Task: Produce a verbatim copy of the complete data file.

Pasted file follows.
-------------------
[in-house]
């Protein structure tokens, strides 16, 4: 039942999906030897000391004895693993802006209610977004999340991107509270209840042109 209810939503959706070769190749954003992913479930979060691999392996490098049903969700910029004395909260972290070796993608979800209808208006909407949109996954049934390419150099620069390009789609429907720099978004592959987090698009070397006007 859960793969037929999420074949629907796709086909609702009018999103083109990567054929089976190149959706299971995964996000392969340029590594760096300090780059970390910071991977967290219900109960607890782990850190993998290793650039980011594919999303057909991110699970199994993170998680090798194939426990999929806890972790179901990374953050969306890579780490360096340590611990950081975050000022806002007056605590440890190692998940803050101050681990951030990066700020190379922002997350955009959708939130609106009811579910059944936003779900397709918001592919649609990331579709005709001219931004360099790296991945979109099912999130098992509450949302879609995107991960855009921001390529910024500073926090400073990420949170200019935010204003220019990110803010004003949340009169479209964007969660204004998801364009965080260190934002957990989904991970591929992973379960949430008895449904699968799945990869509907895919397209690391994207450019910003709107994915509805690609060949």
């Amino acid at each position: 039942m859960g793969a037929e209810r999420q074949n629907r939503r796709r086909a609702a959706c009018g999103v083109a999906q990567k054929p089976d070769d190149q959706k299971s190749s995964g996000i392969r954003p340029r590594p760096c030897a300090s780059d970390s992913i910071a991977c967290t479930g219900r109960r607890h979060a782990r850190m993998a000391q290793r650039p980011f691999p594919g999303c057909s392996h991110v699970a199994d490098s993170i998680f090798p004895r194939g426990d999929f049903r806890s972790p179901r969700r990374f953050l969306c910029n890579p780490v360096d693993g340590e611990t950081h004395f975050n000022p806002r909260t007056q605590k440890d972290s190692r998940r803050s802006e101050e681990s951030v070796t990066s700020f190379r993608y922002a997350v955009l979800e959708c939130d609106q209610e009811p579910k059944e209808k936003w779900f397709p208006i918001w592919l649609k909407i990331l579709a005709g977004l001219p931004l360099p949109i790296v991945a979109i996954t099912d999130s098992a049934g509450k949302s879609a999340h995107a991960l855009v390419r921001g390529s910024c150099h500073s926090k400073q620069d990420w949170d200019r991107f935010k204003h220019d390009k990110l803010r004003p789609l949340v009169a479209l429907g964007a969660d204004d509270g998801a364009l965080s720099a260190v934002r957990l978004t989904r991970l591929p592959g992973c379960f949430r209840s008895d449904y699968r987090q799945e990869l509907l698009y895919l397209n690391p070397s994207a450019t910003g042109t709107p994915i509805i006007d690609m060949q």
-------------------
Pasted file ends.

[in-house]
């Protein structure tokens, strides 16, 4: 039942999906030897000391004895693993802006209610977004999340991107509270209840042109 209810939503959706070769190749954003992913479930979060691999392996490098049903969700910029004395909260972290070796993608979800209808208006909407949109996954049934390419150099620069390009789609429907720099978004592959987090698009070397006007 859960793969037929999420074949629907796709086909609702009018999103083109990567054929089976190149959706299971995964996000392969340029590594760096300090780059970390910071991977967290219900109960607890782990850190993998290793650039980011594919999303057909991110699970199994993170998680090798194939426990999929806890972790179901990374953050969306890579780490360096340590611990950081975050000022806002007056605590440890190692998940803050101050681990951030990066700020190379922002997350955009959708939130609106009811579910059944936003779900397709918001592919649609990331579709005709001219931004360099790296991945979109099912999130098992509450949302879609995107991960855009921001390529910024500073926090400073990420949170200019935010204003220019990110803010004003949340009169479209964007969660204004998801364009965080260190934002957990989904991970591929992973379960949430008895449904699968799945990869509907895919397209690391994207450019910003709107994915509805690609060949």
């Amino acid at each position: 039942m859960g793969a037929e209810r999420q074949n629907r939503r796709r086909a609702a959706c009018g999103v083109a999906q990567k054929p089976d070769d190149q959706k299971s190749s995964g996000i392969r954003p340029r590594p760096c030897a300090s780059d970390s992913i910071a991977c967290t479930g219900r109960r607890h979060a782990r850190m993998a000391q290793r650039p980011f691999p594919g999303c057909s392996h991110v699970a199994d490098s993170i998680f090798p004895r194939g426990d999929f049903r806890s972790p179901r969700r990374f953050l969306c910029n890579p780490v360096d693993g340590e611990t950081h004395f975050n000022p806002r909260t007056q605590k440890d972290s190692r998940r803050s802006e101050e681990s951030v070796t990066s700020f190379r993608y922002a997350v955009l979800e959708c939130d609106q209610e009811p579910k059944e209808k936003w779900f397709p208006i918001w592919l649609k909407i990331l579709a005709g977004l001219p931004l360099p949109i790296v991945a979109i996954t099912d999130s098992a049934g509450k949302s879609a999340h995107a991960l855009v390419r921001g390529s910024c150099h500073s926090k400073q620069d990420w949170d200019r991107f935010k204003h220019d390009k990110l803010r004003p789609l949340v009169a479209l429907g964007a969660d204004d509270g998801a364009l965080s720099a260190v934002r957990l978004t989904r991970l591929p592959g992973c379960f949430r209840s008895d449904y699968r987090q799945e990869l509907l698009y895919l397209n690391p070397s994207a450019t910003g042109t709107p994915i509805i006007d690609m060949q």